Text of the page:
I guess my question is - did you have any idea of the hardships involved in going through Minor Leagues, for instance?
Not at all. We were so young. Really, all I knew that Mike was a good man and that he loved baseball.
We knew the money was nothing - something like $500 a month - but it's not like we ever had much money to start with. Back then, we didn't have any kids or, really, established ties to anything outside Perryton. I guess we thought, ‘what the heck. It'll be exciting. It'll be an adventure'. I remember that during our first trip, to get to the Minors, we went through St. Louis and ended up going to the game that night. This was 1972. I can still see Mike sitting there, all dreamy-eyed, looking onto the field. I said, ‘what are you thinking?' He said, ‘Sharon, I'm thinking - if it takes ten years to make it to the big leagues, it'd still be worth it'.
That was something.
Were you optimistic about your husband actually living that dream, making it all the way to the Majors?
Today, I know that the vast majority of drafted players never play one day in the Majors. I didn't back then. Maybe, knowing what I know now, it wouldn't have been very easy to take an optimistic view. Maybe I would have said, ‘this is silly. We have our teaching degrees, let's settle down and lead a normal life'.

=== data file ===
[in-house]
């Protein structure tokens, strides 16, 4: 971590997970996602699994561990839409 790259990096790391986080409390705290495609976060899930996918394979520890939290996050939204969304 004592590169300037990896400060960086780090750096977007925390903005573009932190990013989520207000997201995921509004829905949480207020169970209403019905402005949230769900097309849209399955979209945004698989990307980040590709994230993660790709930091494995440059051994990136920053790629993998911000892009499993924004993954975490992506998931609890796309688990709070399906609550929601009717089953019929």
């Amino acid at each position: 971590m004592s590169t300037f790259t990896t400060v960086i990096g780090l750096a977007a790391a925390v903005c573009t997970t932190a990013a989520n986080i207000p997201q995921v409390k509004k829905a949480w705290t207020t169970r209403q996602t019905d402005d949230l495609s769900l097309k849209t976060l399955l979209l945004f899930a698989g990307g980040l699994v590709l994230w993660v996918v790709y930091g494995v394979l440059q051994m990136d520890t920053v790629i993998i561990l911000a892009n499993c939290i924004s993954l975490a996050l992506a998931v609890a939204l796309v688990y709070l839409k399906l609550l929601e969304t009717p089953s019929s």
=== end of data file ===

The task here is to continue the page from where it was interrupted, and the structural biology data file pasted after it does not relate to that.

We were very, very lucky - Mike made it up after a couple seasons and never went back down as a player. We never had to deal with the Minors for years and years, or go through that yo-yo, where players go up and down from the Majors to triple-A. Honestly, I don't know what would have happened if we had to struggle through all that.
What was it like for you in starting off as a young wife in the Minors?